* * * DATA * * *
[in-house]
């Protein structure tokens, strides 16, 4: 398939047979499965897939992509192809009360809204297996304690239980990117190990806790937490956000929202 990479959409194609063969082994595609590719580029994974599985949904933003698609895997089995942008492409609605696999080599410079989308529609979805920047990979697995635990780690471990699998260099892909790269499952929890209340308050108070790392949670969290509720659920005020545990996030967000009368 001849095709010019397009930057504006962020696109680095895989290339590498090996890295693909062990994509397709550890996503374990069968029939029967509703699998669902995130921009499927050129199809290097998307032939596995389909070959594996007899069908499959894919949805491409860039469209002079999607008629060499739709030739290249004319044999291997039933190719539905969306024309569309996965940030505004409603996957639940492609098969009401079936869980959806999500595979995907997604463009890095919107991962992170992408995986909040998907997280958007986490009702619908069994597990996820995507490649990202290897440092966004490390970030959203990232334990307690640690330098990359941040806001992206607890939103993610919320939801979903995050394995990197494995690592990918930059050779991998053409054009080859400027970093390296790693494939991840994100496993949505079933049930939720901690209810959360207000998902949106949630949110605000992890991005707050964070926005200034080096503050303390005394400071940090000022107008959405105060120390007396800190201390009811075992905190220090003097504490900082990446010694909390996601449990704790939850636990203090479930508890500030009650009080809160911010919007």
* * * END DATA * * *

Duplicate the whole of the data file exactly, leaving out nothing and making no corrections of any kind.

[in-house]
């Protein structure tokens, strides 16, 4: 398939047979499965897939992509192809009360809204297996304690239980990117190990806790937490956000929202 990479959409194609063969082994595609590719580029994974599985949904933003698609895997089995942008492409609605696999080599410079989308529609979805920047990979697995635990780690471990699998260099892909790269499952929890209340308050108070790392949670969290509720659920005020545990996030967000009368 001849095709010019397009930057504006962020696109680095895989290339590498090996890295693909062990994509397709550890996503374990069968029939029967509703699998669902995130921009499927050129199809290097998307032939596995389909070959594996007899069908499959894919949805491409860039469209002079999607008629060499739709030739290249004319044999291997039933190719539905969306024309569309996965940030505004409603996957639940492609098969009401079936869980959806999500595979995907997604463009890095919107991962992170992408995986909040998907997280958007986490009702619908069994597990996820995507490649990202290897440092966004490390970030959203990232334990307690640690330098990359941040806001992206607890939103993610919320939801979903995050394995990197494995690592990918930059050779991998053409054009080859400027970093390296790693494939991840994100496993949505079933049930939720901690209810959360207000998902949106949630949110605000992890991005707050964070926005200034080096503050303390005394400071940090000022107008959405105060120390007396800190201390009811075992905190220090003097504490900082990446010694909390996601449990704790939850636990203090479930508890500030009650009080809160911010919007």